Without professional evaluation, it's impossible to accurately gauge the extent, type, and cause of hearing impairment. After all, hearing care is healthcare, and hearing loss may stem from many different causes, such as wax build up, medication, tumors, and other medical issues.
Without an exam, pinpointing the type and extent of hearing loss with any accuracy is just guesswork... why take the chance on paying for OTC hearing aids that aren't designed for your specific type of hearing loss?
One Size Does Not Fit All
Another one of the problems with OTC hearing aids is related to fit — specifically, that the devices aren't tailored to meet the needs of each individual user. Unlike premium hearing aids, which require a fitting by a medical professional, OTC aids simply offer factory pre-sets.
While these may help some people, hearing loss varies greatly from individual to individual. The professional fitting process ensures hearing aids are comfortable and secure. It also involves fine-tuning the devices so they offer precise and customized hearing help.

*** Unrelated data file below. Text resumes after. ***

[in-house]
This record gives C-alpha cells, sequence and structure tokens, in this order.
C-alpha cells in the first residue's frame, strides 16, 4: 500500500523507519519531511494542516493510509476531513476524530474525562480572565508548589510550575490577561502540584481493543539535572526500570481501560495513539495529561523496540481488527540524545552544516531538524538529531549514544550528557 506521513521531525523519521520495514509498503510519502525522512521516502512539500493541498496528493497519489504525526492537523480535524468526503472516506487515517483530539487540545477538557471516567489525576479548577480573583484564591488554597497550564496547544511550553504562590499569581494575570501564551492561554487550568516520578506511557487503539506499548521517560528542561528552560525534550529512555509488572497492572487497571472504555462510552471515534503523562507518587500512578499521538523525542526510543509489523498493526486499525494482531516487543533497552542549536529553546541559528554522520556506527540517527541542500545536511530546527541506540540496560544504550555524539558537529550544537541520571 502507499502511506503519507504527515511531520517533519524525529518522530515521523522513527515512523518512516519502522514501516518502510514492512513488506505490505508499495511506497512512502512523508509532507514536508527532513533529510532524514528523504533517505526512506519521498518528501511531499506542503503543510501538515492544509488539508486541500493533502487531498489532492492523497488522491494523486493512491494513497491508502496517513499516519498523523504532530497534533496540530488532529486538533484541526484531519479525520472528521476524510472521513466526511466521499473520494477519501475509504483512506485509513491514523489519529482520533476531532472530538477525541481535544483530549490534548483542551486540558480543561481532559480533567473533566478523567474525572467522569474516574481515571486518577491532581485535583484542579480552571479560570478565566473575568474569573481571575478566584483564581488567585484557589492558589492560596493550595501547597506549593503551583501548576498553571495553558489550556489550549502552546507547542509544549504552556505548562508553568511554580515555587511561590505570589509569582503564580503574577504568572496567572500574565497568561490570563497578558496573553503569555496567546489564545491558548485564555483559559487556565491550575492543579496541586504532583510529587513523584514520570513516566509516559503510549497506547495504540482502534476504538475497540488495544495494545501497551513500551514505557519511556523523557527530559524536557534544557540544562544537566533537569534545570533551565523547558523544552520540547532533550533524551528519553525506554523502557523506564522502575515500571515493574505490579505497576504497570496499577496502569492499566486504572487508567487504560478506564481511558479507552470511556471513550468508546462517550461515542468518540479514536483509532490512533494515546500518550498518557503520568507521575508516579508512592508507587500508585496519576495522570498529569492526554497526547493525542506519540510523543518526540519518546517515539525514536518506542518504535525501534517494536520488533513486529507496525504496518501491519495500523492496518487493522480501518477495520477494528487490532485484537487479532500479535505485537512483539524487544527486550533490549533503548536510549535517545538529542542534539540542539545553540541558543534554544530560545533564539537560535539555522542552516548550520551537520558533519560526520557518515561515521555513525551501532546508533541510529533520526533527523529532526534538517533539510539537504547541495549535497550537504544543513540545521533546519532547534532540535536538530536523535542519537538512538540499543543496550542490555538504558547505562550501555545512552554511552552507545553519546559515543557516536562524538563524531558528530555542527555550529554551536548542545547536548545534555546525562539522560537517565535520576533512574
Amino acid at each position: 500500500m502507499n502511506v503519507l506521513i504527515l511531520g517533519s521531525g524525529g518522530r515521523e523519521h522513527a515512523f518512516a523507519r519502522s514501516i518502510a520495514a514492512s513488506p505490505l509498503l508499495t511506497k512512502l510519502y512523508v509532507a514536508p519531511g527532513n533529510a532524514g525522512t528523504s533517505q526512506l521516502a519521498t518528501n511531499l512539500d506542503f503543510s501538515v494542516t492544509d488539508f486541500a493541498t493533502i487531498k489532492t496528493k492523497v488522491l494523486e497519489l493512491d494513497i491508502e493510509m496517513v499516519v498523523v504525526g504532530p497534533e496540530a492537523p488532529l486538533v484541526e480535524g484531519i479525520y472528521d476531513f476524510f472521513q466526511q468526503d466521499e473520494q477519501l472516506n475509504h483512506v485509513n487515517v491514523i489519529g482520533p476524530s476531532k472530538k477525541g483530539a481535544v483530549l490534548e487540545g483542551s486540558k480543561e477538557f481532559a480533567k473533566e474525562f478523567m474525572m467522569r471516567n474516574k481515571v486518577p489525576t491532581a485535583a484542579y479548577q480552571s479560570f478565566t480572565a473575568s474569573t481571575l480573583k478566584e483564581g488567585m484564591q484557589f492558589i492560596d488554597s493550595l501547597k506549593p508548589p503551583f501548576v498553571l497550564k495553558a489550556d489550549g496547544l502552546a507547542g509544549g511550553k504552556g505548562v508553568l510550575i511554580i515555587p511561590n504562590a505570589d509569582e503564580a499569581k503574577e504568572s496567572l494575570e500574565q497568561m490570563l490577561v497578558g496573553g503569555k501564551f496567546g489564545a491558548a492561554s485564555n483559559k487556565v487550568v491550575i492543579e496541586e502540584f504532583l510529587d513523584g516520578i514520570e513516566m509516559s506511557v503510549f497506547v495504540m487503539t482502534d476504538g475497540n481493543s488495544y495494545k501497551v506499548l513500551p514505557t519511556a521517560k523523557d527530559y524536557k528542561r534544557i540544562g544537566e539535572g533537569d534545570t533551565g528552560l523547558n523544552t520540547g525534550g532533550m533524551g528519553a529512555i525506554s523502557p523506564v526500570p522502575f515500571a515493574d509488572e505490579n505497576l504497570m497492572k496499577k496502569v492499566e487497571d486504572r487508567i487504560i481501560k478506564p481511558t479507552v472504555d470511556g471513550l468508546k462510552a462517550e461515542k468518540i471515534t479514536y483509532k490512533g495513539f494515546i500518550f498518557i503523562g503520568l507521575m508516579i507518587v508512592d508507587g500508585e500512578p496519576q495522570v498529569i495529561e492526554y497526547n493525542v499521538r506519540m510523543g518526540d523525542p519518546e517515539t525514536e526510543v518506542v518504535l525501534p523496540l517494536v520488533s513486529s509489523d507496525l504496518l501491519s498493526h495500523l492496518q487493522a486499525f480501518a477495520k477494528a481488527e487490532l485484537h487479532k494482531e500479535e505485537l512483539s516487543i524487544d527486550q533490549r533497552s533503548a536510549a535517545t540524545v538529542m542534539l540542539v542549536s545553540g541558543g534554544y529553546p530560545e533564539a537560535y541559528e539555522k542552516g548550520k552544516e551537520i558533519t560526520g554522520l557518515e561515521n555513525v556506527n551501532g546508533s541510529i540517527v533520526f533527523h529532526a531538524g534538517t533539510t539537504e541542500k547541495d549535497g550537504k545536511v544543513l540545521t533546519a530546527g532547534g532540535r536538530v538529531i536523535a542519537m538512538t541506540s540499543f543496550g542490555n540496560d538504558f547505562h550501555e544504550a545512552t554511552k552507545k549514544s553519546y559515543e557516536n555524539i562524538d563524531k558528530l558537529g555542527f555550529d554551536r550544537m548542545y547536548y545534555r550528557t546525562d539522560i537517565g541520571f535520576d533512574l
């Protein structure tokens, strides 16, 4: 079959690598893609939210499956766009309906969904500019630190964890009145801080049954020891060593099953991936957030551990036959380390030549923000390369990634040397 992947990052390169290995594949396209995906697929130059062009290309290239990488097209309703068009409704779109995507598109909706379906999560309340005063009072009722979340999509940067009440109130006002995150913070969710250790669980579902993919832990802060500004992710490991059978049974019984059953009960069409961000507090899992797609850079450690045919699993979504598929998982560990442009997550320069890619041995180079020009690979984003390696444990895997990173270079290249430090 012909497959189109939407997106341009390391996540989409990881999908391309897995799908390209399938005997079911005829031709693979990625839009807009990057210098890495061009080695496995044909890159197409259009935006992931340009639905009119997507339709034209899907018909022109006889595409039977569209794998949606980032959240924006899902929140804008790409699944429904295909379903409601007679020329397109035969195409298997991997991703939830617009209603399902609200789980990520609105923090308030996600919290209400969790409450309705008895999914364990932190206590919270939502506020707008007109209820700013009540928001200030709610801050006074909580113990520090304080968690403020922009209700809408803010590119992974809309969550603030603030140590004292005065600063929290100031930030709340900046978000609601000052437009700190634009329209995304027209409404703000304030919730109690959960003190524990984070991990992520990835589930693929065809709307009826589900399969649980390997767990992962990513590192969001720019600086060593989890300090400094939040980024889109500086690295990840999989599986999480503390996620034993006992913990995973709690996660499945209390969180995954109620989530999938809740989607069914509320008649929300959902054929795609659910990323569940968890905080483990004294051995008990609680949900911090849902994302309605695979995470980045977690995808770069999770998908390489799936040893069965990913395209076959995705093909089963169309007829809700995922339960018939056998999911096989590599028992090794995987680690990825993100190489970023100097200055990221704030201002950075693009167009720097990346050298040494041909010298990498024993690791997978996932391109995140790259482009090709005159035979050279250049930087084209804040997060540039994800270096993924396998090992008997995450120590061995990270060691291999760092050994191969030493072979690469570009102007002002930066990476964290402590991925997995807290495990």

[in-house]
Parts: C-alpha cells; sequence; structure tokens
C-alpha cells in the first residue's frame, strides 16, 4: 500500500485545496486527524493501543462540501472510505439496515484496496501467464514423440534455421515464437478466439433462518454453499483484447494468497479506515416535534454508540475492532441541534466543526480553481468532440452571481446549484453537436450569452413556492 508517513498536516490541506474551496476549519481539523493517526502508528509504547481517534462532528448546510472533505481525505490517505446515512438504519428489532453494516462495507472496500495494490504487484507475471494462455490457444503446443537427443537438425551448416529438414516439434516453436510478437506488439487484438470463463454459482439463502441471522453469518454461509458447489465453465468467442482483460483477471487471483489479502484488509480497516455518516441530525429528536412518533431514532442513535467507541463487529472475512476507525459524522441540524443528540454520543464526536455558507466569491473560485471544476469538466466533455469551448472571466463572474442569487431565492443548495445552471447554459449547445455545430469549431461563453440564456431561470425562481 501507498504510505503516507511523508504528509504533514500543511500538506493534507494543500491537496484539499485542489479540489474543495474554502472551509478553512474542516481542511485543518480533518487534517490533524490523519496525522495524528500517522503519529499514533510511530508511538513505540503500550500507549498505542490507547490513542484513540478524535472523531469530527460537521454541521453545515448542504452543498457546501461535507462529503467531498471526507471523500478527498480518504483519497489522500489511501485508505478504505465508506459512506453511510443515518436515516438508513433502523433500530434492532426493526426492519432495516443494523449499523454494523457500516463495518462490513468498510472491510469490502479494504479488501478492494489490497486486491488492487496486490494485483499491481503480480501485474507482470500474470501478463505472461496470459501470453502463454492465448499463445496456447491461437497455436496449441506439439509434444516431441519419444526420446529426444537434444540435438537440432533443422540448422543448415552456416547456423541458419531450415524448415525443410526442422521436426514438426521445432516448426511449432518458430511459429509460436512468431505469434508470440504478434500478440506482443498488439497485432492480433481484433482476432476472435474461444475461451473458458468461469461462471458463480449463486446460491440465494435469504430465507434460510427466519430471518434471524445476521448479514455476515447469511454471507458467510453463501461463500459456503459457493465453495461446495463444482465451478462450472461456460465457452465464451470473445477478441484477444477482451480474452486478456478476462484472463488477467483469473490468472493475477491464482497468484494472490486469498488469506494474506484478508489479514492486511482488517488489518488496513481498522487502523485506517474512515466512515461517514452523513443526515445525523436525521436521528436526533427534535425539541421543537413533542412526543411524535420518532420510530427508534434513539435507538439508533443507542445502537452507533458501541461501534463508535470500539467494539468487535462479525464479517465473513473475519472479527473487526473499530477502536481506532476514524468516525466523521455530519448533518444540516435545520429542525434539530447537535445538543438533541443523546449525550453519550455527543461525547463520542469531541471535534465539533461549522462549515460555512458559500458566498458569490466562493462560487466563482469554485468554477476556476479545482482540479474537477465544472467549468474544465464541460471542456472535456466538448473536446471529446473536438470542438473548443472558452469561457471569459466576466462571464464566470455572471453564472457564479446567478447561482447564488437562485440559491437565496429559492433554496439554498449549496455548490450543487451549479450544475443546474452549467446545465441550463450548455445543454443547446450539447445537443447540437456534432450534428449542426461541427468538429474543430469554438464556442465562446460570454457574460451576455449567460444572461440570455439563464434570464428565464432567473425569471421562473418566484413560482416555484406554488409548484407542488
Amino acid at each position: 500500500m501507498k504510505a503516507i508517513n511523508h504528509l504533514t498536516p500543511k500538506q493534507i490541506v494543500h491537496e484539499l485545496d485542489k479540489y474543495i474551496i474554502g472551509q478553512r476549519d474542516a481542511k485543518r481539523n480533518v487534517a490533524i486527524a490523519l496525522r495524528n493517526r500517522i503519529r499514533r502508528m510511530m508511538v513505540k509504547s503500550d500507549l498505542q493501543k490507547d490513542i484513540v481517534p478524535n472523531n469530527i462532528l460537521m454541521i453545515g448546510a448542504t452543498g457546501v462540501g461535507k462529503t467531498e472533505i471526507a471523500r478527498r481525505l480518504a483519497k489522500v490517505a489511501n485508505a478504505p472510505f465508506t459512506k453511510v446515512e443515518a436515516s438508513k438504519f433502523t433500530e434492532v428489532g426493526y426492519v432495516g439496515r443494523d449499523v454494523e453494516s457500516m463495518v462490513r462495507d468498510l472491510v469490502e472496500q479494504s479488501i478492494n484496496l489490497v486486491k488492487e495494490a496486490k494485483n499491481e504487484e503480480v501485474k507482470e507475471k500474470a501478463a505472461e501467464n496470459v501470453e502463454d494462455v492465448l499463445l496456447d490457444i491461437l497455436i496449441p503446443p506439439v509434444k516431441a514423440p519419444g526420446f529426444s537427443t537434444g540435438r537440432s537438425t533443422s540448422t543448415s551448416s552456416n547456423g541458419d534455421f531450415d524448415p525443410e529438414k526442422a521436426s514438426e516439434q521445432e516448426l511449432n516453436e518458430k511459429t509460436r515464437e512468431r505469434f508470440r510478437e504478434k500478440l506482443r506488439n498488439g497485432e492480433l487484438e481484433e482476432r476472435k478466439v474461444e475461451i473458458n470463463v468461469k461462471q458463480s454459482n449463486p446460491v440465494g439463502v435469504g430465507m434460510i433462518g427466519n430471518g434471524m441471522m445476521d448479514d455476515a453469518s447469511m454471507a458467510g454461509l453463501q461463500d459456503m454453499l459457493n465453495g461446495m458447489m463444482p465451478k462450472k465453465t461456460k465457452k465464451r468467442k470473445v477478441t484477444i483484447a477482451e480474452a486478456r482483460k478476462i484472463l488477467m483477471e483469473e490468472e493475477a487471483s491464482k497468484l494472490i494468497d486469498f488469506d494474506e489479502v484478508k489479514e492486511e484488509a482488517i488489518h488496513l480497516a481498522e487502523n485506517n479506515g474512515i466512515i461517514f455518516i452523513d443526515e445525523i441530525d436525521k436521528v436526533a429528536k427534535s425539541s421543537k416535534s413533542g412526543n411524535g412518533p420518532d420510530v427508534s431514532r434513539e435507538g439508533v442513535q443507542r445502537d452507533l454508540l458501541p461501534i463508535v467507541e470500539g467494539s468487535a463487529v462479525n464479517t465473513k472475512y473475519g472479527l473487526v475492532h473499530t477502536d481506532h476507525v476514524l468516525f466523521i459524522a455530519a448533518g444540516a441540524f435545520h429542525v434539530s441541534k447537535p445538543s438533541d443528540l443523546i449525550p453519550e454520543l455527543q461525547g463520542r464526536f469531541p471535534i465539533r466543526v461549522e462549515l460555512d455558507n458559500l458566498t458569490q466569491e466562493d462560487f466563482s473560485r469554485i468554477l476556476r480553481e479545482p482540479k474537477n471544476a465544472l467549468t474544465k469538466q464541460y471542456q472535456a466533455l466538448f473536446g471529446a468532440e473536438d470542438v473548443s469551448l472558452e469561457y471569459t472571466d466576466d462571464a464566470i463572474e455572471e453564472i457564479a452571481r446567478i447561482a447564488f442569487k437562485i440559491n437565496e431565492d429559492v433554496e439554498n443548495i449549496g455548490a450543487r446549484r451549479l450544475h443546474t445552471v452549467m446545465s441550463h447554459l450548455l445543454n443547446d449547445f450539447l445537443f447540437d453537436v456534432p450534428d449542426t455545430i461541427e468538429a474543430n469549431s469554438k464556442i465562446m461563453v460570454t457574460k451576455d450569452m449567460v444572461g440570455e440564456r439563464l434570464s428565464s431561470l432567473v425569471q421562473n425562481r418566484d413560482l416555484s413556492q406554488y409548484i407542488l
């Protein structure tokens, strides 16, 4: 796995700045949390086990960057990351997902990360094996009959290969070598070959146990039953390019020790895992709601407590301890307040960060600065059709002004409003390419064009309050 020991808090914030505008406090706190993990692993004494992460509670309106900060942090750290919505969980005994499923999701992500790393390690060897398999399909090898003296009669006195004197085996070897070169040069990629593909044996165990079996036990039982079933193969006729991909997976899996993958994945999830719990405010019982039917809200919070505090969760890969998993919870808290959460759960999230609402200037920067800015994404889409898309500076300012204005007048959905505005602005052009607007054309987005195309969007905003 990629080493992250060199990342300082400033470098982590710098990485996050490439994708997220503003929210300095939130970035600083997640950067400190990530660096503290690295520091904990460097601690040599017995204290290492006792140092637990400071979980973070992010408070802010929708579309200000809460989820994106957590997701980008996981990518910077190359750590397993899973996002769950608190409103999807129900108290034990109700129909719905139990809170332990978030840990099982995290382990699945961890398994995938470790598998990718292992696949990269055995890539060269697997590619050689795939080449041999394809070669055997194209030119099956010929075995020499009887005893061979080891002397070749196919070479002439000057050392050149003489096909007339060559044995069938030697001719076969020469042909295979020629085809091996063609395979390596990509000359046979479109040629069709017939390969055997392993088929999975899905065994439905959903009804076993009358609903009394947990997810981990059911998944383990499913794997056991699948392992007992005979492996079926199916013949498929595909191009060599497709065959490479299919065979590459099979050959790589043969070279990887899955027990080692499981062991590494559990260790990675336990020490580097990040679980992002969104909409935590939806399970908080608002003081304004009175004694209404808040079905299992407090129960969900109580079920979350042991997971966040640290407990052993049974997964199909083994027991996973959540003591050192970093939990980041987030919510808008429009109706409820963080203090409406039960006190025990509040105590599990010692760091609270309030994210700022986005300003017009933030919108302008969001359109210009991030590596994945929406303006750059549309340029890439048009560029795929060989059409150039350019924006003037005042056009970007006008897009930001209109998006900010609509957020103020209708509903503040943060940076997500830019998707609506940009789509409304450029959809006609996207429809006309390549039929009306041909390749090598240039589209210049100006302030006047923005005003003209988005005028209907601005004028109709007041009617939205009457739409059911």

With premium hearing aids, you'll receive comprehensive testing and analysis to identify your precise hearing needs. Hearing aids are then calibrated based on this scientific data, so volumes are set for the exact frequencies you need.
Think of OTC hearing aids vs premium hearing aids in the same way as you think of OTC reading glasses vs prescription glasses. You expect reading glasses to boost your ability to see fine print... but you certainly wouldn't expect OTC reading glasses to offer adequate overall vision correction. To ensure your eyesight is properly corrected, you must get an individual prescription from a vision professional.
Hearing issues are no different. Working with a professional audiologist ensures you'll have hearing aids that are designed specifically for you, in both fit and function.
Everyone's hearing loss is different. That means one-size-fits-all hearing aids don't actually fit all.
Increased Patient Dissatisfaction and Returns
All of these problems with OTC hearing aids — from lack of prescription and personalized fit, to the fact that most simply amplify all sounds — lead to one unfortunate result: patient dissatisfaction.